• Distance learning will likely be unsuccessful if teachers ask students to watch expository instruction for multiple hours each day.
  • Punitive practices for students who are not meeting expectations for attendance or engagement can be inequitable and will likely discourage student engagement even further.

Advancing Student Learning and Opportunity through Voluntary Academic Summer Learning Programs

Jennifer McCombs | RAND
Catherine Augustine | RAND

Advancing Student Learning and Opportunity through Voluntary Academic Summer Learning Programs at a Glance

Programs that last at least five weeks and include at least three hours of academic instruction per day have been demonstrated to generate significant and lasting effects on student achievement. Optimally, programs will be offered to students for multiple summers.

Class Size
Small classes capped at 15 students per teacher support stronger individualized instruction and help build relationships in academic and enrichment periods.

Attendance is strongest when programs communicate the benefits of high attendance during recruiting, establish an enrollment deadline, and create an engaging site climate with positive adultstudent relationships.

Enrichment Activities
Engaging enrichment activities that take place alongside academics can help fill the "opportunity gap" and have been shown to reinforce regular attendance.

Academic Curriculum
High-quality curriculum materials, including lesson plans that align with school-year standards and student needs, maximize the effectiveness of instruction. Summer programs are short in duration and provide little time for teachers to plan their own lessons.

Accelerating Student Learning with High-Dosage Tutoring

Matthew Kraft | Brown University
Beth Schueler | University of Virginia
Susanna Loeb | Brown University
Carly Robinson | Brown University

Design Principles for Effective Tutoring at a Glance

Tutoring is most likely to be effective when delivered in high doses through tutoring programs with three or more sessions per week or intensive, week-long, small-group programs taught by talented teachers.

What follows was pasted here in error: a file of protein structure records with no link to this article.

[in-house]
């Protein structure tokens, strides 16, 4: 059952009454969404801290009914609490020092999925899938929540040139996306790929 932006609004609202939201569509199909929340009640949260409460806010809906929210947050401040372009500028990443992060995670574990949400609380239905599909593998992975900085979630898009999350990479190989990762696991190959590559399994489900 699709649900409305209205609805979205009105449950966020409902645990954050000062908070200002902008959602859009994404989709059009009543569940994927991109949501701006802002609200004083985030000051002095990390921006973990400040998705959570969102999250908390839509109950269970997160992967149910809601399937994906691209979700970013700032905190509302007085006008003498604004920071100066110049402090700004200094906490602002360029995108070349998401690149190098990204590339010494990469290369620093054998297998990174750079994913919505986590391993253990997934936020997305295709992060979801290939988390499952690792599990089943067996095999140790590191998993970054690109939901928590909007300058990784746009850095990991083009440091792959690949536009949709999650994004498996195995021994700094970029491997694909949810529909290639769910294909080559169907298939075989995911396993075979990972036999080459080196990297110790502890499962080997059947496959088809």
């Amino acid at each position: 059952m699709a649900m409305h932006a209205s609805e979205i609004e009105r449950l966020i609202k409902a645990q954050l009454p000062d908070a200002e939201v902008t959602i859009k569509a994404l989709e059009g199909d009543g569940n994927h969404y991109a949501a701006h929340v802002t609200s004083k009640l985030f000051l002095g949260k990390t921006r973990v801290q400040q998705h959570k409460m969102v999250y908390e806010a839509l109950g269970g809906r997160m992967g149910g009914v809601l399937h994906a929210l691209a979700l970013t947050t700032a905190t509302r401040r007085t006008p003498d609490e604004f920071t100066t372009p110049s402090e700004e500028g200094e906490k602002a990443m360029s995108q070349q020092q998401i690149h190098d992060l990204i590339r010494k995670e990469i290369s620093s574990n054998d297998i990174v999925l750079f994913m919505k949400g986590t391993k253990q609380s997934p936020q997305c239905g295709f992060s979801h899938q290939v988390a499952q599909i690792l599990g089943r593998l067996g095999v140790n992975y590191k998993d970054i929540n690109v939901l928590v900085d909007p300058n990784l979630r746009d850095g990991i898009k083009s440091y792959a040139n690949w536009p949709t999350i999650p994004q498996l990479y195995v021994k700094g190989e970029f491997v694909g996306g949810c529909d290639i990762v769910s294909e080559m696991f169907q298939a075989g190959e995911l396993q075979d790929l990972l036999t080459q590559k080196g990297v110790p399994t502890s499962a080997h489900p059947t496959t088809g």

Group Size
Tutors can effectively instruct up to three or four students at a time. However, moving beyond this number can quickly become small group instruction, which is less personalized and requires a higher degree of skill to do well. 1-on-1 tutoring is likely most effective but also more costly.

Because the skills required for tutoring are different from the skills required for effective classroom teaching, a wide variety of tutors (including volunteers and college students) can successfully improve student outcomes, if they receive adequate training and ongoing support.

Researchers have found tutoring to be effective at all grade levels—even for high school students who have fallen quite far behind. The evidence is strongest, with the most research available, for reading-focused tutoring for students in early grades (particularly grades K-2) and for mathfocused tutoring for older students.

Tutoring programs that support data use and ongoing informal assessments allow tutors to more effectively tailor their instruction for individual students.

Ensuring students have a consistent tutor over time may facilitate positive tutor-student relationships and a stronger understanding of students’ learning needs.

Using high-quality instructional materials that are aligned with classroom content allows tutors to reinforce and support teachers’ classroom instruction.

Tutoring interventions that are conducted during the school day tend to result in greater learning gains than those that are after-school or during the summer.

Delivery Mode
Most research has focused on in-person tutoring, but there is emerging evidence that tutoring can be effective when delivered at a distance.

Programs that target lower-performing students can support those students who most need personalized instruction but can also create a negative stigma where tutoring is perceived as a punishment. Programs that target all students in a lower-performing grade level or school benefit from broader organizational commitment and the perception that tutoring is for everyone but are more costly.

Guidance and Support for Students Moving into Postsecondary

Celeste Carruthers | University of Tennessee
Sade Bonilla | University of Massachusetts, Amherst
Dominique Baker | Southern Methodist University

Breaking Down the Issue

  • Recent recessions have increased existing employment gaps between workers with and without a college degree.
  • Research generally shows that students are better off attending college versus not and better off attending a more selective bachelor’s degree granting institution.
  • Both college-bound and career-bound students are at risk of losing momentum in 2020-2021 and transitioning to a less secure postsecondary pathway.

Strategies to Consider

  • Student trajectories can shift when students are made aware of institutional discounts, grants, and scholarships, particularly those offered by more selective universities.